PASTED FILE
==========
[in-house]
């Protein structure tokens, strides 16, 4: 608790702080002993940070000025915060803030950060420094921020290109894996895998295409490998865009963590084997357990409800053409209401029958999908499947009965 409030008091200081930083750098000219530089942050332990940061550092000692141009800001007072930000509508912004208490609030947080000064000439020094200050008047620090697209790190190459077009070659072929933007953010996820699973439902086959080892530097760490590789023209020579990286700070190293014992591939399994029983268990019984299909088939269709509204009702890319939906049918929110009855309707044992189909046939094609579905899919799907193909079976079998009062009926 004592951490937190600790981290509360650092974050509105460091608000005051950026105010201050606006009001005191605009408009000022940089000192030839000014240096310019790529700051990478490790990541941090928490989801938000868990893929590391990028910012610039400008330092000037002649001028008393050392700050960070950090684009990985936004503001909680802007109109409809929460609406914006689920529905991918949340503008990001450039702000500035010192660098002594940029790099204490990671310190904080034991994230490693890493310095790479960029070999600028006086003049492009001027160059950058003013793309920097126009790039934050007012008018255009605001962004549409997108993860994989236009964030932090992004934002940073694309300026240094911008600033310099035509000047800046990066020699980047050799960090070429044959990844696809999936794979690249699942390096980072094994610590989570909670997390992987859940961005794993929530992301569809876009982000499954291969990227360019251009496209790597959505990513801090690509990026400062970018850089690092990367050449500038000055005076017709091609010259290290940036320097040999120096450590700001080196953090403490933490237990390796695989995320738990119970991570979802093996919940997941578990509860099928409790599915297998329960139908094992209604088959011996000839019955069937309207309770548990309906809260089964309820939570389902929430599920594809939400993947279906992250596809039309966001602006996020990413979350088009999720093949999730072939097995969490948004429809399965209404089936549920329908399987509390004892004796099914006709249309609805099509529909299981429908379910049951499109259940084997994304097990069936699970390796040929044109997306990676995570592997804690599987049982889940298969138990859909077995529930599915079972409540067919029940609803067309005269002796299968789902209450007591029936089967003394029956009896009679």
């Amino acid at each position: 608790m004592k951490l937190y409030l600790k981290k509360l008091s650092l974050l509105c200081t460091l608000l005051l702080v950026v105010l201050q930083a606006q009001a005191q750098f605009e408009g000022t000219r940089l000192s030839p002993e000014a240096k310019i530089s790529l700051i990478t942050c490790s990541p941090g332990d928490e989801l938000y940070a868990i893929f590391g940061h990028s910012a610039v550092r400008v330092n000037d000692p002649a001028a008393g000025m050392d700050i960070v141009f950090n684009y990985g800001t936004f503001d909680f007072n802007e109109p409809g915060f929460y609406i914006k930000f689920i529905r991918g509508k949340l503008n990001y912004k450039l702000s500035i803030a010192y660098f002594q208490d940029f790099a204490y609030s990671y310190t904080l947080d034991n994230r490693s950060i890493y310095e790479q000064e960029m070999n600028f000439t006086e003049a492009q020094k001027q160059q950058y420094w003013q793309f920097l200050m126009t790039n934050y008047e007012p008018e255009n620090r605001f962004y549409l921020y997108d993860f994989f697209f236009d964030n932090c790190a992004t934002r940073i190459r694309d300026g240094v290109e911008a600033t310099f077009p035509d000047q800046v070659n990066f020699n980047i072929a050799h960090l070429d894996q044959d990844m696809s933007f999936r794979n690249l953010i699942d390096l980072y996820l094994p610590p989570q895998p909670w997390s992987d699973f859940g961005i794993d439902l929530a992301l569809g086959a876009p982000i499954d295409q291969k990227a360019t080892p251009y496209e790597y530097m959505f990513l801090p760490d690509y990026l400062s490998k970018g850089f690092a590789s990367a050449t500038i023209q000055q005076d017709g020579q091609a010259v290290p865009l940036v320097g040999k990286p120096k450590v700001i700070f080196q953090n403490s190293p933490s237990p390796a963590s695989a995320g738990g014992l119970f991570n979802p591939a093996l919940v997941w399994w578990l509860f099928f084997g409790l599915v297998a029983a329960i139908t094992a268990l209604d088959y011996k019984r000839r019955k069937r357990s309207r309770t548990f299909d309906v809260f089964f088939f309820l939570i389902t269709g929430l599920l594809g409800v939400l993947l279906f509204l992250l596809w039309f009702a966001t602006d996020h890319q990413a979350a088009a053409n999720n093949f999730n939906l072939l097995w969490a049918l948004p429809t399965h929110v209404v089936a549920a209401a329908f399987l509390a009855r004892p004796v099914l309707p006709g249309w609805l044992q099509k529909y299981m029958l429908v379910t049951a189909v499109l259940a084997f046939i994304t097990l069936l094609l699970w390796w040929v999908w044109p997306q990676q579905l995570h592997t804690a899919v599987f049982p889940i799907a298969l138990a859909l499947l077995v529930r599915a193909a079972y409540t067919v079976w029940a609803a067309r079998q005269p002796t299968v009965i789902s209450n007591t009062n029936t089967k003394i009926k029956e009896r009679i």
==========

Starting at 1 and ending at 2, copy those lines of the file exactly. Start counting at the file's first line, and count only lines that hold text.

[in-house]
């Protein structure tokens, strides 16, 4: 608790702080002993940070000025915060803030950060420094921020290109894996895998295409490998865009963590084997357990409800053409209401029958999908499947009965 409030008091200081930083750098000219530089942050332990940061550092000692141009800001007072930000509508912004208490609030947080000064000439020094200050008047620090697209790190190459077009070659072929933007953010996820699973439902086959080892530097760490590789023209020579990286700070190293014992591939399994029983268990019984299909088939269709509204009702890319939906049918929110009855309707044992189909046939094609579905899919799907193909079976079998009062009926 004592951490937190600790981290509360650092974050509105460091608000005051950026105010201050606006009001005191605009408009000022940089000192030839000014240096310019790529700051990478490790990541941090928490989801938000868990893929590391990028910012610039400008330092000037002649001028008393050392700050960070950090684009990985936004503001909680802007109109409809929460609406914006689920529905991918949340503008990001450039702000500035010192660098002594940029790099204490990671310190904080034991994230490693890493310095790479960029070999600028006086003049492009001027160059950058003013793309920097126009790039934050007012008018255009605001962004549409997108993860994989236009964030932090992004934002940073694309300026240094911008600033310099035509000047800046990066020699980047050799960090070429044959990844696809999936794979690249699942390096980072094994610590989570909670997390992987859940961005794993929530992301569809876009982000499954291969990227360019251009496209790597959505990513801090690509990026400062970018850089690092990367050449500038000055005076017709091609010259290290940036320097040999120096450590700001080196953090403490933490237990390796695989995320738990119970991570979802093996919940997941578990509860099928409790599915297998329960139908094992209604088959011996000839019955069937309207309770548990309906809260089964309820939570389902929430599920594809939400993947279906992250596809039309966001602006996020990413979350088009999720093949999730072939097995969490948004429809399965209404089936549920329908399987509390004892004796099914006709249309609805099509529909299981429908379910049951499109259940084997994304097990069936699970390796040929044109997306990676995570592997804690599987049982889940298969138990859909077995529930599915079972409540067919029940609803067309005269002796299968789902209450007591029936089967003394029956009896009679």